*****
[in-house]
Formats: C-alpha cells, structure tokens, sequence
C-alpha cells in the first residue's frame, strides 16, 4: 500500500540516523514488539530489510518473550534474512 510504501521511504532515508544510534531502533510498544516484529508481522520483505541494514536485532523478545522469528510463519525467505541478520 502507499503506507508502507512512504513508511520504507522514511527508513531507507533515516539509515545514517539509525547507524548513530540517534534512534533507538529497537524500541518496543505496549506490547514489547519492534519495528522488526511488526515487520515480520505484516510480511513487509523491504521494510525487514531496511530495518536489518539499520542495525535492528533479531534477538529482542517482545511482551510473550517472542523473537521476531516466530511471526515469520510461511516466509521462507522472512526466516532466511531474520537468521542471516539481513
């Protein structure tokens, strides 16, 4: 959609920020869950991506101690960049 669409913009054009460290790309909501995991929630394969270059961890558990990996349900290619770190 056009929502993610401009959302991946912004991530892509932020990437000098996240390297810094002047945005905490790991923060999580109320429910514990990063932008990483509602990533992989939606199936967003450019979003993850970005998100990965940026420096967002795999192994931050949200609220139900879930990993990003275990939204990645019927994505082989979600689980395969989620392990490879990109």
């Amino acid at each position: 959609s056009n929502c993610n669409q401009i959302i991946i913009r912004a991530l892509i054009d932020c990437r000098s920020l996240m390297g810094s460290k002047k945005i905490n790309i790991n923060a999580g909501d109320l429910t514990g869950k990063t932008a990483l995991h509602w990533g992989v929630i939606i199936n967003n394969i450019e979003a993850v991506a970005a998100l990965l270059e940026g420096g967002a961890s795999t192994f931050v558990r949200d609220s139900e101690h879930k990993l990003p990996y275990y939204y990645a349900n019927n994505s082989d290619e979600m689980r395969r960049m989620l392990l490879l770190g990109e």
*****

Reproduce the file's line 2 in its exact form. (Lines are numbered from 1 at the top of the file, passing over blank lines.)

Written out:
Formats: C-alpha cells, structure tokens, sequence